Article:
For this multimedia maker, art is life and life is art.
Written by Charles Upchurch | Photographs by Jillian Clark
When it’s time to make the movie, Hollywood will go gaga for Louis St.Lewis. There’s the strict Southern upbringing, with a cast of characters worthy of Tennessee Williams. There’s the escape of a gifted but tortured young artist from his close-knit hometown, the ascent into the glamorous orbit of Warhol in 1980s Manhattan, and the final triumph of critical acclaim as a transcendent talent.
In his work, as in his personal style and showmanship, St.Lewis embraces Romanticism over Realism, and embodies the contention of Oscar Wilde that “the highest art (and, perhaps, good champagne) rejects the burden of the human spirit.” In art, he found refuge, purpose and persona. St.Lewis is creativity in the flesh, master of his aesthetic, and a splendid piece of work.
He’s also one of the most prolific artists in North Carolina. A 30-year resident of Chapel Hill, St.Lewis has been crowned “Best Artist in the Triangle” on 20 separate occasions. His mixed-media pieces, typically incorporating xerographic imagery, 3-D objects and illustration, are exhibited in the permanent collections of UNC’s Ackland Art Museum, the Wellington Gray Gallery at ECU, the Danville (Va.) Museum of Fine Arts & History, the Morris Museum, the Ogden Museum of Southern Art and the New Orleans Museum of Art.
St.Lewis has been hailed as a master of assemblage by the national journals Art News and Art Forum. Combining classical images of portraiture and figurative art with ornamental objects, decorative embellishments and his own pop-infused brushwork with paint and other media, the effect is a post-modern synthesis of surrealist formality, seductive rebellion, devilish humor and an all-consuming love affair with beauty.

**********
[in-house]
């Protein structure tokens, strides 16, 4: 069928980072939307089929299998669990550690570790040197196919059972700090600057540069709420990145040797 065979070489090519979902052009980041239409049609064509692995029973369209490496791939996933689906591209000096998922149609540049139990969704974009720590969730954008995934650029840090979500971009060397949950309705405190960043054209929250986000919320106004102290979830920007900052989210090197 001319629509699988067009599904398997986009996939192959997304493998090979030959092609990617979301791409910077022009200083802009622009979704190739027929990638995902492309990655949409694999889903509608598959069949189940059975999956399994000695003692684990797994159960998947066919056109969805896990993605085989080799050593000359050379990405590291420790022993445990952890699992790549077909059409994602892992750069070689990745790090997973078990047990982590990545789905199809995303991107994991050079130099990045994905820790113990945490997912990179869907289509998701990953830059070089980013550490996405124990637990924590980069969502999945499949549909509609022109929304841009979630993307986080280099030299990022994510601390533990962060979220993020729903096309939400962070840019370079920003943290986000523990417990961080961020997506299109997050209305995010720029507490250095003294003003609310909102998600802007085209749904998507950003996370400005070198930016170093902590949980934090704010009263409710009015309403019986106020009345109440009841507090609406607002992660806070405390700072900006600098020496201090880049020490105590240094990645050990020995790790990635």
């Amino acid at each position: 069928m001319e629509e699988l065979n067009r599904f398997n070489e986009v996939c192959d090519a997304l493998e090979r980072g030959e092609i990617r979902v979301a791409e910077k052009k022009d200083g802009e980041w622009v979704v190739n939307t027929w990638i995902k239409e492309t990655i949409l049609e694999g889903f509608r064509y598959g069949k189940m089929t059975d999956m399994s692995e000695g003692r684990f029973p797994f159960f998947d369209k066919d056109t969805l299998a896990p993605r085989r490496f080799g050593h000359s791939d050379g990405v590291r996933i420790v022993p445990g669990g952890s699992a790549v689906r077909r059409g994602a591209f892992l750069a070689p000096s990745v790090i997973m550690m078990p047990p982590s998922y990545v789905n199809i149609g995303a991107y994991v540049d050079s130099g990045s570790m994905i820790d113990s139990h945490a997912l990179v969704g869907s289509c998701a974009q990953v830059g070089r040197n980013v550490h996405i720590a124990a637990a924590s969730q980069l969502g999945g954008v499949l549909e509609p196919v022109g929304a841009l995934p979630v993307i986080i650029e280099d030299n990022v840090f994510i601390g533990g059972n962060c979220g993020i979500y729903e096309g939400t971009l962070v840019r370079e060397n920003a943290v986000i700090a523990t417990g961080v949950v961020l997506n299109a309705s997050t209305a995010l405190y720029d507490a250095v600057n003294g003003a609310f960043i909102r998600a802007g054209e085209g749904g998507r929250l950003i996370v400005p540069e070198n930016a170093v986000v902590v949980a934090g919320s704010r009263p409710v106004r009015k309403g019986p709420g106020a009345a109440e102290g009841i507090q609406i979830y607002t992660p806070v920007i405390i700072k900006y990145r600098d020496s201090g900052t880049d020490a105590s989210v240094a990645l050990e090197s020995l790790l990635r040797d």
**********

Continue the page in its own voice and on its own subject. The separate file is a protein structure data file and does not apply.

“I’ve always admired artists of the past like Bronzino and Winterhalter, very arch stylists, but being a child of the 60s, I was swept away by the sheer audacity of pop art,” says St.Lewis.
It was audacity, after all, that led the aspiring artist from Raleigh to Warhol’s inner circle.
At the risk of ignoring Wilde’s warning about the “worship of facts,” here are a few: Louis Lewis, named for his great-grandfather (first name in the French, loo-ee), grew up in Wadesboro, North Carolina, in a family proud of its lineage connecting them to the explorer Merriweather Lewis, a second cousin to George Washington. The artist’s father, Frank Washington Lewis, a grocery merchant, was diagnosed in his teens with paranoid schizophrenia and intermittently visited Dorothea Dix Hospital in Raleigh for treatment. It was there he met his wife, Ruth. “He was leaving as my mother was going in,” St.Lewis says. His memories of his parents, both deceased, portray a web of psychological extremes that would spontaneously combust on the pages of a screenplay.
That’s another story entirely. You know—the movie.
Meanwhile, in high school he was a creative force of nature, painting, drawing, collage-making, designing every dance and prom and subsequently making unceremonious exits from a string of secondary schools before appropriating the family vehicle and disappearing to San Francisco. *insert family drama here.* Upon his return, he walked into the North Carolina School of the Arts in Winston-Salem. He was asked for his portfolio. This is it, he said, gesturing to himself. They enrolled him on the spot.
It lasted three semesters. He memorialized his departure with a costumed affair in the dormitory, replete with pomp and pageantry. In other words, with art. St.Lewis was—and is—a naturally occurring source of audacious originality.